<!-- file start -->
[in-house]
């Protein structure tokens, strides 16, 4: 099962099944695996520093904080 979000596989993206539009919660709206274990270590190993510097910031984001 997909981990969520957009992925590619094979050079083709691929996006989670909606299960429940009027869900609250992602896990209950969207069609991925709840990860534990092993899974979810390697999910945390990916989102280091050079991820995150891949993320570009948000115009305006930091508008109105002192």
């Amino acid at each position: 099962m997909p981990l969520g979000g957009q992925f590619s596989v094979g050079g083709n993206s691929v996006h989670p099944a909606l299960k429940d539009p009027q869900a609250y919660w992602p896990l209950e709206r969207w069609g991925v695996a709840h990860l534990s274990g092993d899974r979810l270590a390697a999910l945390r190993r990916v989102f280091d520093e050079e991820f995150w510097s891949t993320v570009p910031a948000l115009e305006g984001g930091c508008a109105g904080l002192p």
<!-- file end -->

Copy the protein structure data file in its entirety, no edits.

[in-house]
């Protein structure tokens, strides 16, 4: 099962099944695996520093904080 979000596989993206539009919660709206274990270590190993510097910031984001 997909981990969520957009992925590619094979050079083709691929996006989670909606299960429940009027869900609250992602896990209950969207069609991925709840990860534990092993899974979810390697999910945390990916989102280091050079991820995150891949993320570009948000115009305006930091508008109105002192």
């Amino acid at each position: 099962m997909p981990l969520g979000g957009q992925f590619s596989v094979g050079g083709n993206s691929v996006h989670p099944a909606l299960k429940d539009p009027q869900a609250y919660w992602p896990l209950e709206r969207w069609g991925v695996a709840h990860l534990s274990g092993d899974r979810l270590a390697a999910l945390r190993r990916v989102f280091d520093e050079e991820f995150w510097s891949t993320v570009p910031a948000l115009e305006g984001g930091c508008a109105g904080l002192p």